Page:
You’d figure that beer is about as recession-proof as you can get. What better way to forget our economic woes than throwing back a couple? And we’ve got plenty to worry about, Cramer said, especially as President Obama continues to hammer away at entire sectors with his shareholder-unfriendly agenda.
But beer hasn’t been the haven you’d expect. Both AB InBev and Molson Coors Brewing reported weak quarters recently. The difference, though, is that Molson Coors earns 50% of its operating profits in Canada, which is outside Obama’s reach. There were other positives as well, Cramer pointed out, such as revenue growth per barrel. And on Wednesday, Molson Coors announced a cost-savings program expected to trim $100 million annually between 2010 and 2012. The company’s joint venture with SAB Miller, MillerCoors, should exceed the initial target savings of $500 million.
One thing Molson Coors didn’t do yesterday, the company’s analyst day, was raise the dividend. TAP pays 80 cents a share right now, a 2.3% yield that substantially lower than sector peers. With the $3 a share in free cash flow expected in 2009, there’s room for an increase. Cramer would like to see that.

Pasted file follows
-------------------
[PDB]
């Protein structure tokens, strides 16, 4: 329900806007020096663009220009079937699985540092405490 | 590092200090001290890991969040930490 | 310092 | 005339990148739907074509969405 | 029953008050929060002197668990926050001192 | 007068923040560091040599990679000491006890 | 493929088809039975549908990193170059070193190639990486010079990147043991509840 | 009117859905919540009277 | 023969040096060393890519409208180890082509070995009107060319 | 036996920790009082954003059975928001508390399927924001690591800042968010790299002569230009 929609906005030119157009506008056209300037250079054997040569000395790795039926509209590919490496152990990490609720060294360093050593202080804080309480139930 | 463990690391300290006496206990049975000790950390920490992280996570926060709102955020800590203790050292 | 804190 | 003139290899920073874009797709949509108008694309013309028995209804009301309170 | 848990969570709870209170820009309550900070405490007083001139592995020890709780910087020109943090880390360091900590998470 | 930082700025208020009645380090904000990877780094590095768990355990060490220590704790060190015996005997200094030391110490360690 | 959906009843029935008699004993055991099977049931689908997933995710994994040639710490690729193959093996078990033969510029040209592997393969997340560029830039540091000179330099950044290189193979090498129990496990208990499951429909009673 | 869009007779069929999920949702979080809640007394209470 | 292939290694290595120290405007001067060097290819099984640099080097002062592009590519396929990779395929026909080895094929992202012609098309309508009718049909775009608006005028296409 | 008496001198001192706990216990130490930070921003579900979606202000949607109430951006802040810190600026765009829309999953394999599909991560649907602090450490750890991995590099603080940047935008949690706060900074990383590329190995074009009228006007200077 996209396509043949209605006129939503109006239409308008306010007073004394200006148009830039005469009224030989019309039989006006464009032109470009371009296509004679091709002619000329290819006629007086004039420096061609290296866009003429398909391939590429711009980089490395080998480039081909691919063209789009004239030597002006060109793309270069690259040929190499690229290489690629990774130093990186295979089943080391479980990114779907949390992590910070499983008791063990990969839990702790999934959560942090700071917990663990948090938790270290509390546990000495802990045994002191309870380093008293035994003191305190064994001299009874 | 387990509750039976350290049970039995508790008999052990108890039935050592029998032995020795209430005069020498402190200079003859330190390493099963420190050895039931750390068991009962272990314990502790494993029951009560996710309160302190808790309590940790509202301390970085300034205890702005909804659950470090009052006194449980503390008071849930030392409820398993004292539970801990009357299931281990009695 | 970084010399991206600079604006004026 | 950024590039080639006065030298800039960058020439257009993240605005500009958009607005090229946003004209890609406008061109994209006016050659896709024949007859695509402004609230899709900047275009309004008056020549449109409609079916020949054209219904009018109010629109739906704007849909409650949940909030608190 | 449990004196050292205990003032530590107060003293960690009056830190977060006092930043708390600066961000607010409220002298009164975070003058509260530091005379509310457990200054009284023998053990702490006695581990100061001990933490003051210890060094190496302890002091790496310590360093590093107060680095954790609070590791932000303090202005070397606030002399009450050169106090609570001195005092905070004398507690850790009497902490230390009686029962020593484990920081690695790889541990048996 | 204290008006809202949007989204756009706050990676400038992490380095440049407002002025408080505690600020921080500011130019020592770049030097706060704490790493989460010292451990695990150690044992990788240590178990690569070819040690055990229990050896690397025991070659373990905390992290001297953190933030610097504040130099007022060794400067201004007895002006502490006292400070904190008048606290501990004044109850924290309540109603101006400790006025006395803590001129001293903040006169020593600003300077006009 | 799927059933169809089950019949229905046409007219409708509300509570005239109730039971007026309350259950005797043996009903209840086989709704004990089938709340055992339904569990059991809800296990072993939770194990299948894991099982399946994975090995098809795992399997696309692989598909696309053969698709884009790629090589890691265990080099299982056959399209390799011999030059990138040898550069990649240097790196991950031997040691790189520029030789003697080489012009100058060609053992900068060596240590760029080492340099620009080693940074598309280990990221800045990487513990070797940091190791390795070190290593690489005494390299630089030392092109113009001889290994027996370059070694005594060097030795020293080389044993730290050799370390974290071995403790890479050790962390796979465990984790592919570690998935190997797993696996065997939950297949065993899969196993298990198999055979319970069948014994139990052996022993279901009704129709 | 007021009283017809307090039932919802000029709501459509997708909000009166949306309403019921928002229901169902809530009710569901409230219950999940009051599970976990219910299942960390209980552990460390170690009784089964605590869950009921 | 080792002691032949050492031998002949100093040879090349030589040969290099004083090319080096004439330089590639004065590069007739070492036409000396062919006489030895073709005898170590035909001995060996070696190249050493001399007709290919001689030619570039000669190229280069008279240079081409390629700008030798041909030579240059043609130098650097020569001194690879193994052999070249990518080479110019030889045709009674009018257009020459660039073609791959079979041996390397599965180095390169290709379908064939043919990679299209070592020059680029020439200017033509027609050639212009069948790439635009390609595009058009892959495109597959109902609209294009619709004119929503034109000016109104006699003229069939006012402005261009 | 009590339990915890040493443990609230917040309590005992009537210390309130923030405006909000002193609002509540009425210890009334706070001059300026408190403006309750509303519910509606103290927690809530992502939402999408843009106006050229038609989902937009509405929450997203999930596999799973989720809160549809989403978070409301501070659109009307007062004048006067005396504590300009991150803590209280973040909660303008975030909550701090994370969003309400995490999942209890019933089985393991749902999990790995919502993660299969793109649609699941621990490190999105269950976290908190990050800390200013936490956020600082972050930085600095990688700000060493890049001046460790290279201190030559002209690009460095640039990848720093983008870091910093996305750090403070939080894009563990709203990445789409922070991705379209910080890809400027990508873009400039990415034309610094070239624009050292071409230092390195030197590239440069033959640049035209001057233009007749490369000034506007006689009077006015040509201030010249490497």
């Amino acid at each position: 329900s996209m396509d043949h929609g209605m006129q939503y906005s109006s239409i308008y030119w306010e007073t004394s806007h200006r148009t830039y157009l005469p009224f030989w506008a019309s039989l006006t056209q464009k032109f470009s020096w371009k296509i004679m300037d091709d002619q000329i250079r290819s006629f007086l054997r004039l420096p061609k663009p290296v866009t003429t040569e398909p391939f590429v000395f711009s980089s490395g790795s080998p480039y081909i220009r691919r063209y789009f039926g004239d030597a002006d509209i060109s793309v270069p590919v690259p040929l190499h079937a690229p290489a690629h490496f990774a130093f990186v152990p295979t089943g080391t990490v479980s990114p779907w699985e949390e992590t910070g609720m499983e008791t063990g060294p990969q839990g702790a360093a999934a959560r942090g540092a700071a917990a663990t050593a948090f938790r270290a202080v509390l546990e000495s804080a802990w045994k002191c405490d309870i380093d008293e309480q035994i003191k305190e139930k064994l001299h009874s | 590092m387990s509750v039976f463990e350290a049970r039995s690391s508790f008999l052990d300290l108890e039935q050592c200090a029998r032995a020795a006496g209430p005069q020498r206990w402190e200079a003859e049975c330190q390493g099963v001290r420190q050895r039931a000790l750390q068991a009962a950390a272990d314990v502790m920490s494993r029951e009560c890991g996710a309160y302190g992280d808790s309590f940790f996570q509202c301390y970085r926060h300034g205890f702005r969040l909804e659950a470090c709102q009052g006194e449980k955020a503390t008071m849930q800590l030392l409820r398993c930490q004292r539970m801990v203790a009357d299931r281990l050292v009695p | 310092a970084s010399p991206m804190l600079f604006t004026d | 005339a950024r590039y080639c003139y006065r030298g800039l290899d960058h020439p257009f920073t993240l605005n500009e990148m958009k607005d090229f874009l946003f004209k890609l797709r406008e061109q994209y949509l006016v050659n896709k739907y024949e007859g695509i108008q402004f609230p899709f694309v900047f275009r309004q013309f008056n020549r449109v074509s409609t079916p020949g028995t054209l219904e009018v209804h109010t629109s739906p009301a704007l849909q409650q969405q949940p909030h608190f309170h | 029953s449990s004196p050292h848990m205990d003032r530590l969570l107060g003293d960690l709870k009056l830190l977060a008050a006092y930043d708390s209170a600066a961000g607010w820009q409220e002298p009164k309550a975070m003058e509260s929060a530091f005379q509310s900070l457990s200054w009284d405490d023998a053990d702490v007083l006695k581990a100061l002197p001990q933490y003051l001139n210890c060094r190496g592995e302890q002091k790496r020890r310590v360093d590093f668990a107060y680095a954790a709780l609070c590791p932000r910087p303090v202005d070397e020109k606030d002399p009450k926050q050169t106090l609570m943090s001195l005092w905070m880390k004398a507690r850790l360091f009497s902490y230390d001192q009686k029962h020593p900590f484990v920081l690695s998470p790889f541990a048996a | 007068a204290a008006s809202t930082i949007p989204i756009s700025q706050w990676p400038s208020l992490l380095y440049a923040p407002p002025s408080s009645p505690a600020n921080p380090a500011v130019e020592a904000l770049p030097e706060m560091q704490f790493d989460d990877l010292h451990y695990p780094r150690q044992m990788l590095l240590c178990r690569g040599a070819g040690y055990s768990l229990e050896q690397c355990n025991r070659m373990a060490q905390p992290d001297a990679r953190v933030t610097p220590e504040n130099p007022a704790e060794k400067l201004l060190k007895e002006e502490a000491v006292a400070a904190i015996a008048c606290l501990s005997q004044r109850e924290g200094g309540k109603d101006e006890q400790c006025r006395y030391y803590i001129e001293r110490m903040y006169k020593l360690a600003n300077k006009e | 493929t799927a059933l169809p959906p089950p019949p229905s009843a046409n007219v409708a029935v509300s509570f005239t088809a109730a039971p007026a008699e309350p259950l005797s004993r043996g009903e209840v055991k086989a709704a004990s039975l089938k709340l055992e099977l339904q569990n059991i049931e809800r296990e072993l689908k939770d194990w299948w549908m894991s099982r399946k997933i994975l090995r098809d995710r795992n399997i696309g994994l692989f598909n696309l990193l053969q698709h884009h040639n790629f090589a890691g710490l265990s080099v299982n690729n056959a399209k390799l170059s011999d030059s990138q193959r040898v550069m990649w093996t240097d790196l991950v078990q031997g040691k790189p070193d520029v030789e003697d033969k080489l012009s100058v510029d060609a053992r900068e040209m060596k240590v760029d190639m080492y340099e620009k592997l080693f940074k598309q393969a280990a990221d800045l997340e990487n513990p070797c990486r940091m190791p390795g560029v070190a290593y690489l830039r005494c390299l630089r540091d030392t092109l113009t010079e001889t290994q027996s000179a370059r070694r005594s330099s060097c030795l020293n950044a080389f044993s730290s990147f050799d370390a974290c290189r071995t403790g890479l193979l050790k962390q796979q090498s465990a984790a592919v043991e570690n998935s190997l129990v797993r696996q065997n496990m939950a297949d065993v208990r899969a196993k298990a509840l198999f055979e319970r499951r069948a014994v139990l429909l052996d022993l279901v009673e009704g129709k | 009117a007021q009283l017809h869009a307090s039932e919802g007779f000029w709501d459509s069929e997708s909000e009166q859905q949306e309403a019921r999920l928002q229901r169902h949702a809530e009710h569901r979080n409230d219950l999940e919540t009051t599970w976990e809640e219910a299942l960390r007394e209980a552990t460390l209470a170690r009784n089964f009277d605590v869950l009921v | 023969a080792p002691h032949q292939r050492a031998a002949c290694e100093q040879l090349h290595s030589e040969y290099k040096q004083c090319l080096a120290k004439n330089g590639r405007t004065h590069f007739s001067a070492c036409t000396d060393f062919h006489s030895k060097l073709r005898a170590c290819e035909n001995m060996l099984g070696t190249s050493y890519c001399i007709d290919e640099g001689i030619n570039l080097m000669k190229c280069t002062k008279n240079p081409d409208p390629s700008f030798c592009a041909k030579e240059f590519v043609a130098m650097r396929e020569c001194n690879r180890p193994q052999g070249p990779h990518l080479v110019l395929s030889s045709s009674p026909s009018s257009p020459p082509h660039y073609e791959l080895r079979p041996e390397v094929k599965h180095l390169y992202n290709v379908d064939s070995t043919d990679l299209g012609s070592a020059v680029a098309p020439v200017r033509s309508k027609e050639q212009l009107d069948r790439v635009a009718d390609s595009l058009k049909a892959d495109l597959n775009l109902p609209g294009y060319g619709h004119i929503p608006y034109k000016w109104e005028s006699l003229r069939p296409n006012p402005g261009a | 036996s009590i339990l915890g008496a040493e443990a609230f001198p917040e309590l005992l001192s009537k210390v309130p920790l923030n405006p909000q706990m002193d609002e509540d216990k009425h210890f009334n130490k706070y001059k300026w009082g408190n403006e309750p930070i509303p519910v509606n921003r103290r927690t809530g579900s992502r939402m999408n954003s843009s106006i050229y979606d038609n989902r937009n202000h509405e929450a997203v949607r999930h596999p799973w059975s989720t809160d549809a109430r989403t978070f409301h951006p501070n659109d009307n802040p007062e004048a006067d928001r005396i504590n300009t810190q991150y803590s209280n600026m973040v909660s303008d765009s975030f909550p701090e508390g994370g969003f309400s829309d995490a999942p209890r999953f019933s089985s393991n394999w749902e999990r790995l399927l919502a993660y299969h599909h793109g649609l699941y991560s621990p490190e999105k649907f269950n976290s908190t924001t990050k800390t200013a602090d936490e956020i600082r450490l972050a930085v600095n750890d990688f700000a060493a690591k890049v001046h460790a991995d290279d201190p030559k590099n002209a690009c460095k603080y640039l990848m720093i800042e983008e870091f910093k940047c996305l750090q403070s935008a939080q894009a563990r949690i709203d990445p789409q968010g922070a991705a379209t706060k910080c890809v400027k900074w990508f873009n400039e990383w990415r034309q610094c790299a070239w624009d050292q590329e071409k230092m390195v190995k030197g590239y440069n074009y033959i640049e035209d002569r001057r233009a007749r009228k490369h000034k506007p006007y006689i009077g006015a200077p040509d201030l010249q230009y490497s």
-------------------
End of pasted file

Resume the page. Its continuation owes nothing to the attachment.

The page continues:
CEO Peter Swinburn told Cramer today that his firm is always looking for the best way to use its cash, “and the best way is always to try and get the best return for shareholders.” So a dividend increase is “an option,” the CEO said, “and it’s something we keep under review on a constant basis.”
If TAP raised its dividend, Cramer said, “you’ll find me buying some Coors, and not just at the bar.”
Cramer and Swinburn also discussed taking market share from InBev, how declining raw costs will boost margins in the second half of 2009 and the importance of light beer. Watch the video for that.
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